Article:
Life is but a carousel, and we the passengers.
I am starting this review by applauding casting director and primetime Emmy winner, Julie Schubert, for ushering in the perfect actor to play the vengeful, poison-tipped, Irish mafia boss, Finn Cooley, played by Tony Curran (DOCTOR WHO, ROOTS, SONS OF ANARCHY.) The once retired mob boss violently rips back the curtain of Hell’s Kitchen to hunt down Frank Castle, after his son is gunned down by the vigilante in classic Punisher style. The opening scene tugs a single thread from your heart before suddenly reeling you back, wide-eyed when Cooley helps the current thug-in-charge see his “point.” A cringe-worthy action setting the tone for the remaining fifty-seven minutes worth of reasons for me to have a new favorite episode. Big props to the sound department, as well, for the spine-tingling realism.
One great homage to the Punisher comic books is the horror-esque scene lighting. It can be observed a few times throughout this episode, the overhead style feeds the fear of the scene and helps Jon Bernthal achieve that ominous, Grim Reaper energy reminiscent of Tim Bradstreet’s 2000-2001 cover artwork for “THE PUNISHER: WELCOME BACK, FRANK.” A great example sits 38-minutes into the episode, during an super-intense moment when…well, you need to see it to feel it. No skipping ahead allowed! The same goes for blinking.
Quick side-note for a head nod at the recurring easter egg of the DAREDEVIL series, Melvin Potter, once again played by actor Matt Gerald. For those unfamiliar with the comic book version of this character, Potter was a talented clothing designer turned criminal whom battled with Daredevil on many occasions before ultimately being forced to make a terminal life-choice. What happens next is worth the read, but I’ll leave the rest up to your terminal decision to imagine the outcome or research it yourself…*wink*. Personally, I hope they choose to pursue at least a third season side-plot for this supporting character. It definitely has potential.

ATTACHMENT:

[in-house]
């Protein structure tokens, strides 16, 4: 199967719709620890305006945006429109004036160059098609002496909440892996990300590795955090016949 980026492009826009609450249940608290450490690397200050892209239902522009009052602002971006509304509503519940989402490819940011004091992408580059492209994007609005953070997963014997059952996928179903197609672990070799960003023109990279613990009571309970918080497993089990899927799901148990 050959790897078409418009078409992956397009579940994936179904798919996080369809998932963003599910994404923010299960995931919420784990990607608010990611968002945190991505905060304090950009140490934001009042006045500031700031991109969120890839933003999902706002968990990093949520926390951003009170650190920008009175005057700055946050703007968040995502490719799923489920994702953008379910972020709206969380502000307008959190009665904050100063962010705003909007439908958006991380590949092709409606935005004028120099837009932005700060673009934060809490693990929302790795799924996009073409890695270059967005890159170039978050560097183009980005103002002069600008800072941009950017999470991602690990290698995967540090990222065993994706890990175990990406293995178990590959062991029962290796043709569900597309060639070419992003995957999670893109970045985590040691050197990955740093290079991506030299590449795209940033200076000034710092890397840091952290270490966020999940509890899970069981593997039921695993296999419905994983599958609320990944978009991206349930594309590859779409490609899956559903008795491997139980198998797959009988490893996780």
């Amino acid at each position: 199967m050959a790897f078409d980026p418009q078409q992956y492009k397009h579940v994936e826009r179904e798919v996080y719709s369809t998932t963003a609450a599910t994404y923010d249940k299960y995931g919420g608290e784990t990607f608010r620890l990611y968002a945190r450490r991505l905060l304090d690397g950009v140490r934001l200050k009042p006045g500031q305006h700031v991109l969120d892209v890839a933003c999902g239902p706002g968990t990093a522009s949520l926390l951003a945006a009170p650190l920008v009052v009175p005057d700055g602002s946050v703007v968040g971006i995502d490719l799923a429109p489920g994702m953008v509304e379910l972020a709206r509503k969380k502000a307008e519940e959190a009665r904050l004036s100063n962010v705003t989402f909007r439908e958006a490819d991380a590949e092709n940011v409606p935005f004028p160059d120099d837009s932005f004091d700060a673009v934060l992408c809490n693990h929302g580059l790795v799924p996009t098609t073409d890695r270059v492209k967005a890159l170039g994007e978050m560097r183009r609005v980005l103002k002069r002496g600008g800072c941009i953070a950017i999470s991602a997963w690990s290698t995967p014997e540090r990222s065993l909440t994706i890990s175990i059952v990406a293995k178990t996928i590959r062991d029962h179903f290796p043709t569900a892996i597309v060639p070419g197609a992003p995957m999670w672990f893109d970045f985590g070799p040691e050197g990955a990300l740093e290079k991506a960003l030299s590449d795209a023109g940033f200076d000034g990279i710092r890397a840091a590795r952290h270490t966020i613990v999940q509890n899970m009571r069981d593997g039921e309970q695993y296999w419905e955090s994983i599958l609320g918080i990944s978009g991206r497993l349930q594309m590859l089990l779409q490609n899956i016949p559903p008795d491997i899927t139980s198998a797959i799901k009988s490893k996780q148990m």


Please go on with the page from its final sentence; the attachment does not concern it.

Karen Page, the once average office assistant, has taken her passionate search for the truth to a completely new level. Deborah Ann Woll’s portrayal of the strong-willed Page is another top-notch contributor to the series’ 5-star Netflix rating. Woll’s ability to create subtext in a scene is deafening, whether its increasingly flirtatious small talk with a certain someone’s mild mannered, alter-ego, or the subtle tone of implied suspicion, and certainly during a dramatic combination of the two.
Truth time: everyone needs an occasional good cry, and the most effective ones typically take you by surprise. The writer of this episode, John C. Kelley, started cutting onions with a monologue from the Punisher, about three-quarters through “Penny and Dime”, and the tears I was barely able to fight back were the result. You may be thinking I’m being too dramatic, but I wasn’t the only one affected. After dipping just a toe into the shoes of Frank Castle, Daredevil makes a decision that could change the entire series.